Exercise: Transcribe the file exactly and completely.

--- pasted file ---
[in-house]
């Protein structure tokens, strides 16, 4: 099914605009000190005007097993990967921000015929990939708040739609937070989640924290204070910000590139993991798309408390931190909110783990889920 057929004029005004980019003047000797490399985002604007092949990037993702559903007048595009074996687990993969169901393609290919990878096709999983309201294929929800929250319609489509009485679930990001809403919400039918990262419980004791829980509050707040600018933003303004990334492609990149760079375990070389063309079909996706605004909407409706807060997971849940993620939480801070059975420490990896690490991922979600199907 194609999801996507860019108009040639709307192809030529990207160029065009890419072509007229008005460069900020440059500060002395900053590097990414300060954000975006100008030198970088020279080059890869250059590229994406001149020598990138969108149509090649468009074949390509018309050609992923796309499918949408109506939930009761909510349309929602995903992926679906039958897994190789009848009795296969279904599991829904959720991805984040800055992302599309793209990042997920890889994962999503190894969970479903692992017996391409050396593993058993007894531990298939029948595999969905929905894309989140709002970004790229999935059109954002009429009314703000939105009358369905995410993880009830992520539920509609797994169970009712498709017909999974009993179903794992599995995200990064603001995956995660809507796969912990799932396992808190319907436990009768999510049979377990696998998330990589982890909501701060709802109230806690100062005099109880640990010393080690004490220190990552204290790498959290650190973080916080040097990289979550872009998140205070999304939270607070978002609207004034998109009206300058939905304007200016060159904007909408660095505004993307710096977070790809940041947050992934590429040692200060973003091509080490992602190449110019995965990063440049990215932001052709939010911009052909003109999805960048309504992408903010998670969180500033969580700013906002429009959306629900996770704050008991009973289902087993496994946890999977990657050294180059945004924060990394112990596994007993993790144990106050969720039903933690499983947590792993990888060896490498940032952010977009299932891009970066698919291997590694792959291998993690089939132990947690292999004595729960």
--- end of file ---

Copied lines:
[in-house]
């Protein structure tokens, strides 16, 4: 099914605009000190005007097993990967921000015929990939708040739609937070989640924290204070910000590139993991798309408390931190909110783990889920 057929004029005004980019003047000797490399985002604007092949990037993702559903007048595009074996687990993969169901393609290919990878096709999983309201294929929800929250319609489509009485679930990001809403919400039918990262419980004791829980509050707040600018933003303004990334492609990149760079375990070389063309079909996706605004909407409706807060997971849940993620939480801070059975420490990896690490991922979600199907 194609999801996507860019108009040639709307192809030529990207160029065009890419072509007229008005460069900020440059500060002395900053590097990414300060954000975006100008030198970088020279080059890869250059590229994406001149020598990138969108149509090649468009074949390509018309050609992923796309499918949408109506939930009761909510349309929602995903992926679906039958897994190789009848009795296969279904599991829904959720991805984040800055992302599309793209990042997920890889994962999503190894969970479903692992017996391409050396593993058993007894531990298939029948595999969905929905894309989140709002970004790229999935059109954002009429009314703000939105009358369905995410993880009830992520539920509609797994169970009712498709017909999974009993179903794992599995995200990064603001995956995660809507796969912990799932396992808190319907436990009768999510049979377990696998998330990589982890909501701060709802109230806690100062005099109880640990010393080690004490220190990552204290790498959290650190973080916080040097990289979550872009998140205070999304939270607070978002609207004034998109009206300058939905304007200016060159904007909408660095505004993307710096977070790809940041947050992934590429040692200060973003091509080490992602190449110019995965990063440049990215932001052709939010911009052909003109999805960048309504992408903010998670969180500033969580700013906002429009959306629900996770704050008991009973289902087993496994946890999977990657050294180059945004924060990394112990596994007993993790144990106050969720039903933690499983947590792993990888060896490498940032952010977009299932891009970066698919291997590694792959291998993690089939132990947690292999004595729960």